truth AND love: we can't sacrifice either one and also live lives worthy of the calling to which we've been called.

So friends, please add to this list if you want to, and also consider yourselves officially requested to whap me upside the head with the rubber chicken of healthy self-doubt if the stuff I write seems to lean so hard toward one side of those tensions that it leaves the other side out. Thanks in advance!


Israel said...

yea, Mike... not sure who these on balance blogging friends are, but I notice when you don't get many comments on a blog it's more fixed topics with static questions like "what is" or "how does" or "where can". Rather than "what if" "who could" or "how about" or "where would." Perhaps your blogger community is fascinated with the possible rather than the safe?

I think when you statically reduce stuff into a systematic theology level, you take the mystery, unpredictability and frankly the FUN out of God.

I really tried for years to get into systematic theology but my soul kept screaming for more mystery. Now I do believe in balance so maybe I'm trying to add one to your list... predictable knowledge AND unpredictable mystery...

now for the one I appreciate you for living more than me: individual AND communal... that's one that you model to me. (and you call me on my imbalance toward the individual) thanks! And I've enjoyed watching you and Tina relate as a married couple. You're teaching me things and I don't know what... it's a beingness... and I don't want to figure it out. But it's affecting me in a good way.

Mike Croghan said...

I think you're right about the static thing. It occurs to me that part of it's just politeness. If I lay out a carefully constructed argument, the only way you can respond to it is to criticize it: either you disagree with something in it, or if you add to it you imply that my lovingly engineered baby doesn't go far enough. Nobody (well, nobody who hangs out here, anyway) wants to be needlessly critical, so politeness dictates just leaving these architectural marvels alone. Which is all well and good, because often they're at best useless (Sonja's good at noticing this) and at worst sinful attempts to reduce and control God.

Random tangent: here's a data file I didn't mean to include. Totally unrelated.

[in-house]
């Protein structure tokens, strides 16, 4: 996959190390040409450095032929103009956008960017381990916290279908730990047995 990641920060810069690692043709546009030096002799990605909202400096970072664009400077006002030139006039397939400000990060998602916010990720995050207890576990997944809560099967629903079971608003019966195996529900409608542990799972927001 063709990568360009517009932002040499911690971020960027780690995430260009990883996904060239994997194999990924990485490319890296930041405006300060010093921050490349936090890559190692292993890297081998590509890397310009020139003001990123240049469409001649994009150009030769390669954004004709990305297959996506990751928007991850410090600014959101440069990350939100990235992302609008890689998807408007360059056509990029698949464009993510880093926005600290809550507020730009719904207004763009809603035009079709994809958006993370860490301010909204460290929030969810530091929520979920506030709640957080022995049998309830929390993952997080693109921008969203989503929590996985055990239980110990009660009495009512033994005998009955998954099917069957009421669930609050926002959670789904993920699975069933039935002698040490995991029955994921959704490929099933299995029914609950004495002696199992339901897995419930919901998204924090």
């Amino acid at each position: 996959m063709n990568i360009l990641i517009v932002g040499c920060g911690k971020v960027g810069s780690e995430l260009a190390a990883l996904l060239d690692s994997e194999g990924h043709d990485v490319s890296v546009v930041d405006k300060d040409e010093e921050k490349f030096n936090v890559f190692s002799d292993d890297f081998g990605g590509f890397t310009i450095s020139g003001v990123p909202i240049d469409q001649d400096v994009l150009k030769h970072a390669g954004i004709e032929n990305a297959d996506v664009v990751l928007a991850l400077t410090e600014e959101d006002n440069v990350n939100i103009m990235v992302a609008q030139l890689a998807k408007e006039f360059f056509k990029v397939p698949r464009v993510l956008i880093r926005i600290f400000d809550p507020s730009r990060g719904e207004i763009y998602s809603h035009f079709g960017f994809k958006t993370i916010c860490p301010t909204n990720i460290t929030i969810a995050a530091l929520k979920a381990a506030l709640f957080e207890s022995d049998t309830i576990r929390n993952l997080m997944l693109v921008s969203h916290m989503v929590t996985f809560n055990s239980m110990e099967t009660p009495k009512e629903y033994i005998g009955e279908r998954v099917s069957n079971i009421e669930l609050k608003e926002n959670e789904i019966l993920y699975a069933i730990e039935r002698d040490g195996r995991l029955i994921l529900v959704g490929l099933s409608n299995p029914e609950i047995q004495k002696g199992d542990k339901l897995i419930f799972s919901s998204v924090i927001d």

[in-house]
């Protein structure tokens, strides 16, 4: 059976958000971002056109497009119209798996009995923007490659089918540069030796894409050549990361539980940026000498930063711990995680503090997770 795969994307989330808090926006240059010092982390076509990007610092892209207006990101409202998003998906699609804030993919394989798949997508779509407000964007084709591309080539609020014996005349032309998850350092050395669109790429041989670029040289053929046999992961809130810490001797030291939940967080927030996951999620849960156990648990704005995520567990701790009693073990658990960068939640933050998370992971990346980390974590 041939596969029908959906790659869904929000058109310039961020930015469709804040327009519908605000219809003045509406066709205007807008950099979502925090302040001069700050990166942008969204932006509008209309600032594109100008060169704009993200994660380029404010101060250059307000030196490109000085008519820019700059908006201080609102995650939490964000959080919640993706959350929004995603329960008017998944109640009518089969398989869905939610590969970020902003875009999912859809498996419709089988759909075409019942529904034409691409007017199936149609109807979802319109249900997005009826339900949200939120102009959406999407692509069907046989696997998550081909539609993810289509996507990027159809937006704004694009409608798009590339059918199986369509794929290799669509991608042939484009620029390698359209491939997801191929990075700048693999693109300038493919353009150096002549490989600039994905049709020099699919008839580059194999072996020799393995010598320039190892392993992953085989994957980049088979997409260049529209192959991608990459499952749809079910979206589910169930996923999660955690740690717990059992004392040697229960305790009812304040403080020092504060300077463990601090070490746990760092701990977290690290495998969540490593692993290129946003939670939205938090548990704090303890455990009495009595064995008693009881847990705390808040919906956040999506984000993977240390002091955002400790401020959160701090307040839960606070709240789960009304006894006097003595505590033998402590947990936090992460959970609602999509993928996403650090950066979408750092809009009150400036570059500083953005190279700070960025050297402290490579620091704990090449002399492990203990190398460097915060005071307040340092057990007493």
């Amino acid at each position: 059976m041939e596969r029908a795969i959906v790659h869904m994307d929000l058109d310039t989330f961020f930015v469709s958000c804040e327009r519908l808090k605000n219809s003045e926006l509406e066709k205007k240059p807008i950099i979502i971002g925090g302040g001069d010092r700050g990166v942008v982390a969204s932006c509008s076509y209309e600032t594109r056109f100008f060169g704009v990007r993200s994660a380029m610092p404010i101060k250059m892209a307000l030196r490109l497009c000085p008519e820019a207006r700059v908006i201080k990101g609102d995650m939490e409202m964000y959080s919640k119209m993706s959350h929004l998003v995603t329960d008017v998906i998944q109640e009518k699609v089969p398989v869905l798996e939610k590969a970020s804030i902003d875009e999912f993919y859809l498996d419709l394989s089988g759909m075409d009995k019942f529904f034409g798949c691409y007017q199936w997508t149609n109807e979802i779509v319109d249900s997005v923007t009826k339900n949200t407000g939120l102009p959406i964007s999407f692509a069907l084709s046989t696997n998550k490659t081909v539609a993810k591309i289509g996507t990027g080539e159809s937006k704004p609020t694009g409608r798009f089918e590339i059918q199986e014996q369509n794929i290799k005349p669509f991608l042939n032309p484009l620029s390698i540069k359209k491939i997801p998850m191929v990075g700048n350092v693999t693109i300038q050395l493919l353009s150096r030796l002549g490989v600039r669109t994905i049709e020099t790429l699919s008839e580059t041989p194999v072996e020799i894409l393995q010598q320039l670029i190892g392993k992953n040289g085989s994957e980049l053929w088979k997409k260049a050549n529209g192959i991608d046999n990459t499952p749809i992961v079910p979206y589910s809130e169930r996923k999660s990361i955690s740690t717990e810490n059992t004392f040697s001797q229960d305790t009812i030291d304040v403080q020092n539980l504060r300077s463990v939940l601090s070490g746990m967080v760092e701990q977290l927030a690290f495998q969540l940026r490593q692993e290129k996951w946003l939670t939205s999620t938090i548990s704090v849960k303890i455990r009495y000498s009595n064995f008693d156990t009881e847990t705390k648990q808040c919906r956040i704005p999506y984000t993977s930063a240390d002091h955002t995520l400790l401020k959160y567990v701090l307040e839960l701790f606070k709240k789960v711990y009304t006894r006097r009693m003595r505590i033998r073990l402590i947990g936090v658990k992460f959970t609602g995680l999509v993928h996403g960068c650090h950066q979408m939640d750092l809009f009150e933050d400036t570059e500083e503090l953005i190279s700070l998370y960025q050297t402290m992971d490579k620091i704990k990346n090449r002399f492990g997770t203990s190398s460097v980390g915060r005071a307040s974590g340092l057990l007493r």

So I like it: predictable knowledge AND unpredictable mystery.

And it's funny - I think of you guys and gals at MHC as a model of "communal" for me! :-) A lot of people think Tina and I have a weird relationship. :-) Maybe it is weird, but I like it.

aBhantiarna Solas said...

Wow ... I'm behind reading your blog. Sorry about that.

Here's something I would add, because of a conversation between Ross and I the other night.

How about grace AND accountability? Grace alone leads to co-dependence. Accoutability all by itself becomes a bludgeon. And there is necessarily tension between the two ... how much of one or the other do you need in any given situation? What is the right mix?

Mike Croghan said...

Yes! Definitely.

aBhantiarna Solas said...

Sonja's good at noticing this

Ouch!! Sorry about that ... it's the result of my family of origin ... endless (friendly) debates. The true sign of love is finding the hole in someone's argument in my family. In the larger world, not so many people appreciate that ;-) I grew up in an environment of "iron sharpening iron" in all the ways that you can imagine ... but none of them had God at the center. Bizarre, but true.

Mike Croghan said...

Oh, no no no!!! No apology necessary - that was completely intended to be a grateful compliment! I want - I really, really want - someone to point out, as you sometimes do, when I may have constructed some nice-smelling idea that is of little or no apparent practical value to anyone. Sonja, I *cherish* that feedback, from you and others. Please don't ever change. (Well, of course, change for the better - that's what Christians do - but don't ever suppress your gift for pointing out naked emperors. If you didn't do it in a loving way, that'd be one thing, but you do, and it's *so* valuable.)